Mike Burstyn, I assume you mean the son of Pesach Burstyn, the actor. I saw a TV documentary about what was done to his family. They had a small theater in Poland and it was doing very well before the war. They came here [to Israel] and didn't make it so well and had to move to the States because they couldn't afford being here with the Yiddish theater. It's a sad thing.
But today you can still have a connection with people that came from the old country. What we and other bands are doing is just trying to save the end of the culture before it goes away. We are going to save as much as we can and record it into a form that younger generations can listen to. We have been traveling around the world and meeting other bands, Jewish musicians and artists who were involved in this genre; even Gypsy musicians who used to play with Jews in Eastern Europe used to know the repertoire of what we play. They all remember in a glimpse of nostalgia how it was so developed. Nowadays it has almost reached the end. We are trying to save a piece of what's left.
People who went to the U.S. and Europe tried continued the culture. What happened was it melted it into the more American music or jazz and therefore there's almost nothing left of the original form of this music. We are trying to do it but it's still through the filter of what happened in those 50 years.
Question: How did you come up with the name?
Answer: Should I mention Levontin 7 again? I have a very good friend who is absolutely a punk rocker and has nothing to do with klezmer. But once he heard we are playing some klezmer stuff he came up to me at the bar and told me, "look I got the best name for a klezmer band!" This of course is from the group we all loved, Joy Division. We're hoping to make a cover version of Love Will Tear Us Apart in Yiddish.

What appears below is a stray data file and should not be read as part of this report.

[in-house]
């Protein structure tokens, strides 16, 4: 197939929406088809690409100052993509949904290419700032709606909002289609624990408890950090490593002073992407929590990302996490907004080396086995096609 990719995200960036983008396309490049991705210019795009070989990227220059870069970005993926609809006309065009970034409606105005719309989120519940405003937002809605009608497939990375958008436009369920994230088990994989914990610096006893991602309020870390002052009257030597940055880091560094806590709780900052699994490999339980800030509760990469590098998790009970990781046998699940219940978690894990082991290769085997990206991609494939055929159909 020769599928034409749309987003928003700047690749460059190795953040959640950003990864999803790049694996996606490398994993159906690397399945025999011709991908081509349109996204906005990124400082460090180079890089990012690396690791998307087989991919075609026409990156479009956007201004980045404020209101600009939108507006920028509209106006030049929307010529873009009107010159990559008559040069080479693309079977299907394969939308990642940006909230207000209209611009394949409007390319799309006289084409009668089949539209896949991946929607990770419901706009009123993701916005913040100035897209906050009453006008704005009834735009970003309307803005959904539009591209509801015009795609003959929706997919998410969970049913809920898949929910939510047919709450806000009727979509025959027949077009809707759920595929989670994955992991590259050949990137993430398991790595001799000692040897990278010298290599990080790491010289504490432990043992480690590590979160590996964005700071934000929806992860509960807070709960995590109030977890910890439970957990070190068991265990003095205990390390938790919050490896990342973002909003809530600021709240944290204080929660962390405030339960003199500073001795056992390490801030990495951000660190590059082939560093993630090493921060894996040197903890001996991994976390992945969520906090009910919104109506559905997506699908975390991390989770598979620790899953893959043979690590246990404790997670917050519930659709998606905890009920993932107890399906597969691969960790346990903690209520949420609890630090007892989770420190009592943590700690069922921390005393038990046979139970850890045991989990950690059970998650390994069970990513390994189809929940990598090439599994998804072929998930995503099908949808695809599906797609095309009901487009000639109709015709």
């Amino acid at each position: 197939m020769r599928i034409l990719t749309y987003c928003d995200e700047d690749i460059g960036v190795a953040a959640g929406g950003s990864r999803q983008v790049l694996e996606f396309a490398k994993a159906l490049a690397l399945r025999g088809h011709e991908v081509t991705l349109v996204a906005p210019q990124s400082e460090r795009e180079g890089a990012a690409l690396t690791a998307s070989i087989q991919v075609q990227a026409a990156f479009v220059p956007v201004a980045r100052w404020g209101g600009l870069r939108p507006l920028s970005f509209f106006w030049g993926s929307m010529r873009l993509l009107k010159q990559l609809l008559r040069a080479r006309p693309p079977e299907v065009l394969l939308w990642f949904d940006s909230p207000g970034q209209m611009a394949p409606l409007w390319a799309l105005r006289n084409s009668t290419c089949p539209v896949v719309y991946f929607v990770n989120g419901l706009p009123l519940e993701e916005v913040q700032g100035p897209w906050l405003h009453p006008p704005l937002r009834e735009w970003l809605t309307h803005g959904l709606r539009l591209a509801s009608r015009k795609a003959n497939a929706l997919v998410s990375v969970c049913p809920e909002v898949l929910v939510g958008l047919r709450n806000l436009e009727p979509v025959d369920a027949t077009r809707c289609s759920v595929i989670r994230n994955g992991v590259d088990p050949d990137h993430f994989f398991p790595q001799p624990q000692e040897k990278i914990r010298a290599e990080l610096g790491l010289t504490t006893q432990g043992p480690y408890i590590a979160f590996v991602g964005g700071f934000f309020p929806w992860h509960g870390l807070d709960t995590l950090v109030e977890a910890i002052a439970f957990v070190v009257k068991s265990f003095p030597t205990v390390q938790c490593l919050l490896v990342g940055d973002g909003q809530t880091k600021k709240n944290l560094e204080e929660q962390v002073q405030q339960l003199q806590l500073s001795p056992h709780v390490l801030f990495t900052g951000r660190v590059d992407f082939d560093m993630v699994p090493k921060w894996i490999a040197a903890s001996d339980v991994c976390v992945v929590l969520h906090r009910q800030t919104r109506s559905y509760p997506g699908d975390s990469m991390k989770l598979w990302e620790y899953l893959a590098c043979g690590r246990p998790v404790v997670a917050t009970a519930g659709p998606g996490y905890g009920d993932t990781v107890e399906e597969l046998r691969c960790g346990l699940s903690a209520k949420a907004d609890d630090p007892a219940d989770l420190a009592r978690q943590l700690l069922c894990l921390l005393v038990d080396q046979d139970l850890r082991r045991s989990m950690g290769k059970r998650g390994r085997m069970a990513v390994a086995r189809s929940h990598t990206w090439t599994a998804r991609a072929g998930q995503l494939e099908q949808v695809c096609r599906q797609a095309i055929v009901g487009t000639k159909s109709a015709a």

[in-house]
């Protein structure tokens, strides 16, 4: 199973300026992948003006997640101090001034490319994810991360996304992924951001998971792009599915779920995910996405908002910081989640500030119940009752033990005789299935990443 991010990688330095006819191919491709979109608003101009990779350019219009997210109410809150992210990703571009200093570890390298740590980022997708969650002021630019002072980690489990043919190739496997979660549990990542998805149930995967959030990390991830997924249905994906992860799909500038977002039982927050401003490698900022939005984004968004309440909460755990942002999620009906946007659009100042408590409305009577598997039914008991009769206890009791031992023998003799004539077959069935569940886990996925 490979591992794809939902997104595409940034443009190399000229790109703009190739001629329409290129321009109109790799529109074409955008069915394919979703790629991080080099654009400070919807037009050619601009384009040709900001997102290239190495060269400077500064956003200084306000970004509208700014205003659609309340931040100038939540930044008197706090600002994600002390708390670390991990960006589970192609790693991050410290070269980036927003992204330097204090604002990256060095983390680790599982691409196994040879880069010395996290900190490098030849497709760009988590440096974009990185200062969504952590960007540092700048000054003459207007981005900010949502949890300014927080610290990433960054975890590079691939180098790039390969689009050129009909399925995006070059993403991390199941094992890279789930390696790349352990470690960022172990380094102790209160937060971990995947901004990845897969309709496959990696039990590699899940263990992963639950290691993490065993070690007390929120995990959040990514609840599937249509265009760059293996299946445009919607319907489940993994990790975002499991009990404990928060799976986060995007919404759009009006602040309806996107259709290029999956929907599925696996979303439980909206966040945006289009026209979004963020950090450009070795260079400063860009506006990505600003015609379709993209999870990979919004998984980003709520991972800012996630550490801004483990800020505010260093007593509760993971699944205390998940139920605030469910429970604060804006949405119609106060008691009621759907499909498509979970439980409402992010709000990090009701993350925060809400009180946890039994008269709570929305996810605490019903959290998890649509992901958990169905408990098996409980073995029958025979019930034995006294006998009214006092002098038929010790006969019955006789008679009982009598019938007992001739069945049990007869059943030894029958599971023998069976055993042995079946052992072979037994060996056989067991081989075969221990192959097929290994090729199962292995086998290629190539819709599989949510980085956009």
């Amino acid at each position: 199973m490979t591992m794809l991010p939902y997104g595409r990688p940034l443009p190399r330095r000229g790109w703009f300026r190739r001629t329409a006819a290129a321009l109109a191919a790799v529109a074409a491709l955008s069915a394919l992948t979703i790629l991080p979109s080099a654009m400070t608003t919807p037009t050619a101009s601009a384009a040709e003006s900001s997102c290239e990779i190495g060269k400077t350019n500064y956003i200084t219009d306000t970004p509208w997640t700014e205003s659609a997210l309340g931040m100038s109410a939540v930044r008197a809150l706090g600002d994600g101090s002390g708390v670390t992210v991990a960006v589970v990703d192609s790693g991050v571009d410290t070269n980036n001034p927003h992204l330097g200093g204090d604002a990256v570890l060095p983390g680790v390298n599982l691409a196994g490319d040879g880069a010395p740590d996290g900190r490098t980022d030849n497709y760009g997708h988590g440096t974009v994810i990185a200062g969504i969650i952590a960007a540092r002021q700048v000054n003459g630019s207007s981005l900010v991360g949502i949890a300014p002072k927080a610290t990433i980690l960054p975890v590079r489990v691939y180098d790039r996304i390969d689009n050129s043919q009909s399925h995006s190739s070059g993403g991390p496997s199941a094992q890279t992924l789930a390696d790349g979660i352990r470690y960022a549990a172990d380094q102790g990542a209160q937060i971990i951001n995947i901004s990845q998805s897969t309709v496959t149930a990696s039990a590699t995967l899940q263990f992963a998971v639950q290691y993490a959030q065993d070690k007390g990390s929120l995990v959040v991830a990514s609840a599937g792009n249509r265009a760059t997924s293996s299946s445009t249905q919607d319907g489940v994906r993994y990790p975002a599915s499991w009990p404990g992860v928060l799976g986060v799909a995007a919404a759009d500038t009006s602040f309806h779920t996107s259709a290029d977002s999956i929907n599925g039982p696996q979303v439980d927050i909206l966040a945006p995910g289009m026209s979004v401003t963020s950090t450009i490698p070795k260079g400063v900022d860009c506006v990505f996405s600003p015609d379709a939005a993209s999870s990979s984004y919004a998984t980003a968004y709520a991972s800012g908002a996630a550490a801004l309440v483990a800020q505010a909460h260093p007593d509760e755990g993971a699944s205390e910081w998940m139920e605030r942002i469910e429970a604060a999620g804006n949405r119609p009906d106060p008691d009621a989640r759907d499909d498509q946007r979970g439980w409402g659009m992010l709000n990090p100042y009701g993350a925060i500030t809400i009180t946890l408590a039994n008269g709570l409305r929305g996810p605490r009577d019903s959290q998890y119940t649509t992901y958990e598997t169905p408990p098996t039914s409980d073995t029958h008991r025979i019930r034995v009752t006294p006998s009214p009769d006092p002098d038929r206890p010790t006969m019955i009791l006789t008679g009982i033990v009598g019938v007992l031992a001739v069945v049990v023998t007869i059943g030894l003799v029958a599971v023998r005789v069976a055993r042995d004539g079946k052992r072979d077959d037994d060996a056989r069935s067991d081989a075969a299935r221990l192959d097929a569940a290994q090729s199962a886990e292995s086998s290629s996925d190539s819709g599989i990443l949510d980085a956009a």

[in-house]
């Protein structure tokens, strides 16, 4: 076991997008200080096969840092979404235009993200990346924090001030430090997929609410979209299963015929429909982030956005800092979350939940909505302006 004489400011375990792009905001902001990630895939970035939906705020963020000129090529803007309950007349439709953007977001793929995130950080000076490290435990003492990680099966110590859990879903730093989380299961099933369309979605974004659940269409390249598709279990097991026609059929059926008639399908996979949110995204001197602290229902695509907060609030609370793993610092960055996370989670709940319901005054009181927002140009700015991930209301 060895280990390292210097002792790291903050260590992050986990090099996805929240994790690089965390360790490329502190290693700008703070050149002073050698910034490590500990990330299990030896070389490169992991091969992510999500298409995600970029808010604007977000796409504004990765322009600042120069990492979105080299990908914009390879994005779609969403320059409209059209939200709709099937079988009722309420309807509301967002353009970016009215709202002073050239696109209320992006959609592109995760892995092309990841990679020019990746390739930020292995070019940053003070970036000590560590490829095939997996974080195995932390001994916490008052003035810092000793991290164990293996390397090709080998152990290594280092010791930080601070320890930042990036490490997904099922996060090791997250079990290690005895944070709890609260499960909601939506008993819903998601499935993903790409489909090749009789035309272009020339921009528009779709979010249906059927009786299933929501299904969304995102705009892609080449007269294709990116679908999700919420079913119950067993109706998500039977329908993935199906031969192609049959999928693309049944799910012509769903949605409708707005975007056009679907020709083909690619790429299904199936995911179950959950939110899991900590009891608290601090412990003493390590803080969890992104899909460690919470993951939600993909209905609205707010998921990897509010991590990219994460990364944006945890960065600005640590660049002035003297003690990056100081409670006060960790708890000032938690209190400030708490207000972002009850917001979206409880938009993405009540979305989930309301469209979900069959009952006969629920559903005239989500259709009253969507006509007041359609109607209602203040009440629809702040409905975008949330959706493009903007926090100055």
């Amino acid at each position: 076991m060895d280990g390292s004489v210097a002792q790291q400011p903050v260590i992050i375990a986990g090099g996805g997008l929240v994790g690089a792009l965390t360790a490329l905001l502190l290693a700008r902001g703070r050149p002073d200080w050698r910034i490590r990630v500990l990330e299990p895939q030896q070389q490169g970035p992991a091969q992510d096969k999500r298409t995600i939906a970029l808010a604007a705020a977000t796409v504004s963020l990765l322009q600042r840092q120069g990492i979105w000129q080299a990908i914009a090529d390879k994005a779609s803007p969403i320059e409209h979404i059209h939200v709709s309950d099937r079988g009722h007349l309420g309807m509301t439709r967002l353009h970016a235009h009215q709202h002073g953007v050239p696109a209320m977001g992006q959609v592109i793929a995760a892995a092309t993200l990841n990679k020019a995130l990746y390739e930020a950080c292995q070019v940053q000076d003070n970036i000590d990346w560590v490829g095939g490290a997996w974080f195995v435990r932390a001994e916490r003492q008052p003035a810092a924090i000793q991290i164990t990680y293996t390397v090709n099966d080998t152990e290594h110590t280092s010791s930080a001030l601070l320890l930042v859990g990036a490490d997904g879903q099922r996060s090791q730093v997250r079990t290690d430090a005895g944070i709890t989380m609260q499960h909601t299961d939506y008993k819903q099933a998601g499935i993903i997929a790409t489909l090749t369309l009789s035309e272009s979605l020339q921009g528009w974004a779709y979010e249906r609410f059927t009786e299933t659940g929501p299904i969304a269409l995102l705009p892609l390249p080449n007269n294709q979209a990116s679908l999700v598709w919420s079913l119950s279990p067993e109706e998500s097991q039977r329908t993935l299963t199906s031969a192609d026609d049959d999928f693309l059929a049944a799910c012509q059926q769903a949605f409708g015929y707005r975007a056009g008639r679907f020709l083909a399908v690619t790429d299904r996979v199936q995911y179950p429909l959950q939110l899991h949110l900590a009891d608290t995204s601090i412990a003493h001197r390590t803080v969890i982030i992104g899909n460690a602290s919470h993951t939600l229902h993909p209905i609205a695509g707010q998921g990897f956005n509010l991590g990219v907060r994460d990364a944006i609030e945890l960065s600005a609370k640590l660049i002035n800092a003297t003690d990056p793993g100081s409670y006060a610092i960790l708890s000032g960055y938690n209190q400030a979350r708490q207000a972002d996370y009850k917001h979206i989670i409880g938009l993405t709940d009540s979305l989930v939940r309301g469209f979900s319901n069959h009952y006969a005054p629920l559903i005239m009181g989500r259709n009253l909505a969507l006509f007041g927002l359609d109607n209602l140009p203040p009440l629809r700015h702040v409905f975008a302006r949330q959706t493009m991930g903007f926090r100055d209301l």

Question: Speaking of cover versions, you have a cover version of Sympathy for the Devil by the Rolling Stones. I didn't even realize it was the Rolling Stones because it sounds so authentically klezmer.
Answer: Rakhmones afn Tayvl is a collaboration with Daniel Kahn from the U.S. and his roommate for thought Psoy Korolenko from Moscow. They sing in Yiddish, English and Russian. When they came to Israel we recorded together. Another side of the Yiddish culture of propaganda of all kinds of Jewish ideology from the left to the right and back which implicates the variety of opinions of Jewish people and of people in general. This is the most modern Yiddish creation where you take up-to-date songs done by modern bands and put them into the Yiddish laundry and what comes out is an all-new expression of the Yiddish culture and a general artistic point of view on life.
Photo credit: Yutsis
Question: Any final words about klezmer or Oy Division or klezmer in Israel?
Answer: Not so long ago and maybe still today, people think klezmer music is like the Holocaust soundtrack. We get that a lot. People say, 'Oh no, klezmer music? It's too depressing and I don't think I would go out dancing for klezmer music.' I would invite everybody to watch an Oy Division show as soon as they can because what we try to do is put on dancing shoes, and try to relate to another era in history where Jews used to suffer. Not that other people didn't suffer too, but we always used to suffer and complain about it in a happy way. You can party your miserability. So I invite everyone to come over and dance with us and if you didn't enjoy we'll give you the money back.
Oy Division's next show will be July 15th at Levontin 7 in Tel Aviv. They will play the Festival Paris Quartier D’ete in France from July 22- July 26th and then head to Budapest, Hungary before returning to Israel.
Ben Bresky is a music critic based in Jerusalem and host of the Israel Beat Jewish Music Podcast on Israel National Radio.